In 1915, with the outbreak of the Great War, McKenzie travelled to England and tried to enlist with the Canadian Army Medical Corps but after encountering too many delays and red tape, he joined instead the British Army and was commissioned as a lieutenant. Although he had applied for attachment to the Physical Training Headquarters Staff, he was first sent on a course of physical education. This was quickly rectified when his colonel realized that the man he was training had written the textbook and was made an inspector of training and toured training camps and hospitals and helped develop training courses to raise recruits to basic fitness levels. He then served with the Royal Army Medical Corps and became involved in surgery, rehabilitation and physiotherapy work with wounded soldiers which led to his promotion to the rank of Major in command of the Heaton Park Medical Command Depot. His greatest achievement was in development of the rehabilitation of wounded servicemen by setting up a pilot scheme in Manchester to establish and dissipate the techniques and programmes to be used throughout the country. His methods and inventions for restoring and rehabilitating wounded soldiers laid a foundation for modern physiotherapy practices, including prosthetic development and working tirelessly assisting fellow surgeon Dr. William L. Clark in advancing plastic surgery practices for those who had been disfigured by war. McKenzie was transferred for service in Canada in the spring of 1917. His responsibility was to report on the state of the hospitals involved with reconstruction work and ensure the necessary equipment was available. When the United States entered the war in April 1917, McKenzie was encouraged to return to America to work with the office of the Surgeon-General of the U.S. Army to pass on his knowledge. He was soon enlisted in overseeing the introduction of a system of reclamation for America's wounded. This would occupy him for the latter half of 1917. In 1918 he would return to Canada to complete the work begun the previous spring. He was appointed Inspector of Convalescent Hospitals for the Canadian Medical Service under the Military Hospitals Commission before going on to France to put his skills to the service of the French. During the war he had actively documented his methods and in 1918 he published "Reclaiming the Maimed" and a "Handbook of Physical Therapy." Both would be adopted as official manuals by authorities in England, Canada and the U.S. After the war, McKenzie returned to his position at the University of Pennsylvania and remained there until he decided to retire in 1930. The following year, McKenzie received an invitation from the Mayor of Almonte to return to his hometown to participate in the town's 50th anniversary of incorporation. Dr. McKenzie and his wife Ethel travelled back to Almonte and rediscovered the picturesque and old gristmill (built 1830) known as Baird's Mill. Encouraged by the mayor, McKenzie purchased the abandoned property and made it his summer home and sculpture studio.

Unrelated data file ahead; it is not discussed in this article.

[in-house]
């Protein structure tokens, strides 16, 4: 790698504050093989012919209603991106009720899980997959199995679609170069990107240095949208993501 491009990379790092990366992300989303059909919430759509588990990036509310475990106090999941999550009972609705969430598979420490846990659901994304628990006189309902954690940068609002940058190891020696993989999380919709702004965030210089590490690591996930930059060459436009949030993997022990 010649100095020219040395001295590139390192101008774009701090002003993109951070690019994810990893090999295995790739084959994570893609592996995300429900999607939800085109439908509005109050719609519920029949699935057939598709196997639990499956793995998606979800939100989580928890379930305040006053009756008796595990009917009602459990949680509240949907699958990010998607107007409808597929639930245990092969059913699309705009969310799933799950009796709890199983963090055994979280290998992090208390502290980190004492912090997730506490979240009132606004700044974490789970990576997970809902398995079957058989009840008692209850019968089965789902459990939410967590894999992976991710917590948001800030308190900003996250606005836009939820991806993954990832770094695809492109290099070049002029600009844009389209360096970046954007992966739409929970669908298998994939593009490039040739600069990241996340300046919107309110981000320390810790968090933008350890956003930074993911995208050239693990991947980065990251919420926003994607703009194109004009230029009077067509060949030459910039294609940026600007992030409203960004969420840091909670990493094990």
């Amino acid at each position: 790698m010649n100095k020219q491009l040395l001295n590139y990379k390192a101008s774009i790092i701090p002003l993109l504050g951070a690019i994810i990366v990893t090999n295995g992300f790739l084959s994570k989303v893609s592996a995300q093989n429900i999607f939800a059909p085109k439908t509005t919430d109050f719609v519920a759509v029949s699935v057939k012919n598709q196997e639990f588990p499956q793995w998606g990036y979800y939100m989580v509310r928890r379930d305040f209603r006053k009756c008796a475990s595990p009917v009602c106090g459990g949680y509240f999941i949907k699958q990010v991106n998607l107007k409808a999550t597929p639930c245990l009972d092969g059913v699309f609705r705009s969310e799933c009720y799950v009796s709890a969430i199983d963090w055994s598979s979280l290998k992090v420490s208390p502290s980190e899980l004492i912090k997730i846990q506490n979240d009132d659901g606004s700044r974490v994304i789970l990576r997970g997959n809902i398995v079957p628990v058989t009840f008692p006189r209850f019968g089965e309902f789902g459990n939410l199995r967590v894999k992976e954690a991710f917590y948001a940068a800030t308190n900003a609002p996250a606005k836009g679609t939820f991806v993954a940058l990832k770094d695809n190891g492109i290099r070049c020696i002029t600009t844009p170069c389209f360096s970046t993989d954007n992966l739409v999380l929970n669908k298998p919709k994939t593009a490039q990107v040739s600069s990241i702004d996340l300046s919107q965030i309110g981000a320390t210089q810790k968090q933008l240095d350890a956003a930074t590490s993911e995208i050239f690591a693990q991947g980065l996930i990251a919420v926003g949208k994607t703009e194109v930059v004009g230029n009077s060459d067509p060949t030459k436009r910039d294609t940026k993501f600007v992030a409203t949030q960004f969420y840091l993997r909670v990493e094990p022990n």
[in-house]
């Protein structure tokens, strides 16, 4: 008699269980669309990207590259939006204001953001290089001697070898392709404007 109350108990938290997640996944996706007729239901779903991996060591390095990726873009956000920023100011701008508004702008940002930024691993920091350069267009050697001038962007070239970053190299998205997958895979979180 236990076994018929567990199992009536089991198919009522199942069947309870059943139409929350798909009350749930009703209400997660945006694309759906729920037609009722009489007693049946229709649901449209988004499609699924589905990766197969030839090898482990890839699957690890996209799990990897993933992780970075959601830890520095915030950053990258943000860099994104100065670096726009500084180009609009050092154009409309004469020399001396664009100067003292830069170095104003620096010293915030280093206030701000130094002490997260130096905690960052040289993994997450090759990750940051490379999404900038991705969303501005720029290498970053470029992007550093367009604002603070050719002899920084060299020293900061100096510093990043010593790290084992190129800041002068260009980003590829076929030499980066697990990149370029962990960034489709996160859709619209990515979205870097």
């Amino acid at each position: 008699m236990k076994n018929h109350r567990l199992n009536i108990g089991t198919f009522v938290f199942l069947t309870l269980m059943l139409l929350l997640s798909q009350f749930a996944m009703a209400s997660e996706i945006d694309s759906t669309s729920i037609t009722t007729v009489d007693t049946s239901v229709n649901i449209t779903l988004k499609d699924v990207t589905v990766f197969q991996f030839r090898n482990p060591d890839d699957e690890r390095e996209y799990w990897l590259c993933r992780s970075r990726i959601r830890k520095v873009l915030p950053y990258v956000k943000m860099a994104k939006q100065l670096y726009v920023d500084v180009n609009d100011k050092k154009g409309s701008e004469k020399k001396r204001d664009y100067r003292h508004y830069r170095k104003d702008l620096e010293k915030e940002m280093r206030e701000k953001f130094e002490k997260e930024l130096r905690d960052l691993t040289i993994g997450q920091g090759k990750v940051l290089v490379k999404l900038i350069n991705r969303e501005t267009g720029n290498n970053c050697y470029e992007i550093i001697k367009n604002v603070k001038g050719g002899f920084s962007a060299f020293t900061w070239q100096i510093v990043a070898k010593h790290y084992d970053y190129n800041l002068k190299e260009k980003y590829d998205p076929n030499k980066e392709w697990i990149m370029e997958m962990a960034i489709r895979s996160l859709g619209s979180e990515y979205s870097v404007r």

Before the First World War, McKenzie was recognized as the greatest sculptor of athletic youth but after the war, his war memorials brought forth his most magnificent contributions to mankind. His work, of over 200 pieces, is world-renowned, and is displayed across the world. The largest collection of his sculptures and memorabilia in Canada can be found at his summer residence, renamed the "Mill of Kintail," also known as the "R. Tait McKenzie Memorial Museum." Among them -- shown in the photograph -- is a bronze plaster of what the Historic Sites and Monuments Board of Canada called "his most significant sculpture": the Scottish-American War Memorial (1927), Princes Street Gardens, Edinburgh. In 1924 the Saint Andrew's Society of Philadelphia decided to create a tribute from Scottish-Americans to the Scottish soldiers killed in the war. McKenzie was the president of the society and the commission was offered to him which he took up enthusiastically. Funded by small contributions from Scots and people of Scottish ancestry from across the U.S., the war memorial was unveiled on 7 September 1927 by the American Ambassador Alanson B. Houghton (1863-1941). The memorial consists of two parts: the central figure is a kilted youth with cap and rifle in hand responding to "The Call" to arms seated on a pedestal; and the 25 foot frieze on the wall behind portrays "The Response" which is divided into three sections illustrating the volunteers who come from every walk of Scottish life, a recruiting party and finally a pipe band. The full sized bronzed plaster models of "The Call" and "The Recruiting Party" are an exact replica of the bronze original and are the only copies of the war memorial. Between October 1993 and September 1996, this painted plaster version, retained by the artist and held by the Mill of Kintail received conservation treatment by the Canadian Conservation Institute.
Dr. McKenzie died suddenly of a heart attack at his home at the age of 70 in Philadelphia. In his will McKenzie ordered that he was to be buried in Canada, but his heart was to be removed and buried in Scotland. Despite his expressed wish for his heart to be buried in front of the Scottish-American War Memorial in Edinburgh, this request was denied by the city of Edinburgh, but his heart was subsequently buried at the nearby St. Cuthbert's churchyard. Dr. R. Tait McKenzie is buried alongside his "precious wife" Ethel O'Neil at Saint Peter's Episcopal Churchyard in Philadelphia. In 1940, a posthumous memorial exhibition of his works was held at the University of Pennsylvania. Robert Tait McKenzie was one of Canada's best known artists of his time and is a recognized National Historic Figure. The "Tait McKenzie Centre" -- a sports facility that opened in 1966 -- is named after him at York University, Toronto. There are numerous plaque erected in his honour on site of the Mill of Kintail Conservation Area in Almonte. The "R. Tait McKenzie Public School" in his home town of Almonte was named in his honour in 1998. In 2000 Dr. McKenzie was inducted into the Canadian Olympic Hall of Fame for his influences on the Games.
On this day, 26 May 2018, we commemorate the 151st anniversary of the birth of Dr. Robert Tait McKenzie -- athlete, physician, surgeon, soldier, physical educator, and sculptor -- in Lanark County, Ontario and mark more than 90 years since the unveiling of the Scottish-American War Memorial considered to be his most significant sculpture.